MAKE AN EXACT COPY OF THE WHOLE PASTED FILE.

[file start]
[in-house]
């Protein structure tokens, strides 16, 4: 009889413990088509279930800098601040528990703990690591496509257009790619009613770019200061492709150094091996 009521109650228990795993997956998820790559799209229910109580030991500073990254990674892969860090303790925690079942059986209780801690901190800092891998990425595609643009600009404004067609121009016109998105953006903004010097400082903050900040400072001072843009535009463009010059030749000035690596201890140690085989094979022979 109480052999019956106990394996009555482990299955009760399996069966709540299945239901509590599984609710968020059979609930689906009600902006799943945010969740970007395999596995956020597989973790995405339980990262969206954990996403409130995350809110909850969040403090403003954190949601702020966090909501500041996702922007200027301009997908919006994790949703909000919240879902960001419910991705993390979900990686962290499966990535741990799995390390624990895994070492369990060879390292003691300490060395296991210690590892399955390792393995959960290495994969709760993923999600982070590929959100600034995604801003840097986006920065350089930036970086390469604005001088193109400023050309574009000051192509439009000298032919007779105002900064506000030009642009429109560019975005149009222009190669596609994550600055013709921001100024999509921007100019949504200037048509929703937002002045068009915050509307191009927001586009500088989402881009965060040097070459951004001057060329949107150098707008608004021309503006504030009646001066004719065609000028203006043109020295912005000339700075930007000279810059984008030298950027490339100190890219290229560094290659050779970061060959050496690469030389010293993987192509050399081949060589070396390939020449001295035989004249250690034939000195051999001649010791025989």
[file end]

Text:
[in-house]
């Protein structure tokens, strides 16, 4: 009889413990088509279930800098601040528990703990690591496509257009790619009613770019200061492709150094091996 009521109650228990795993997956998820790559799209229910109580030991500073990254990674892969860090303790925690079942059986209780801690901190800092891998990425595609643009600009404004067609121009016109998105953006903004010097400082903050900040400072001072843009535009463009010059030749000035690596201890140690085989094979022979 109480052999019956106990394996009555482990299955009760399996069966709540299945239901509590599984609710968020059979609930689906009600902006799943945010969740970007395999596995956020597989973790995405339980990262969206954990996403409130995350809110909850969040403090403003954190949601702020966090909501500041996702922007200027301009997908919006994790949703909000919240879902960001419910991705993390979900990686962290499966990535741990799995390390624990895994070492369990060879390292003691300490060395296991210690590892399955390792393995959960290495994969709760993923999600982070590929959100600034995604801003840097986006920065350089930036970086390469604005001088193109400023050309574009000051192509439009000298032919007779105002900064506000030009642009429109560019975005149009222009190669596609994550600055013709921001100024999509921007100019949504200037048509929703937002002045068009915050509307191009927001586009500088989402881009965060040097070459951004001057060329949107150098707008608004021309503006504030009646001066004719065609000028203006043109020295912005000339700075930007000279810059984008030298950027490339100190890219290229560094290659050779970061060959050496690469030389010293993987192509050399081949060589070396390939020449001295035989004249250690034939000195051999001649010791025989």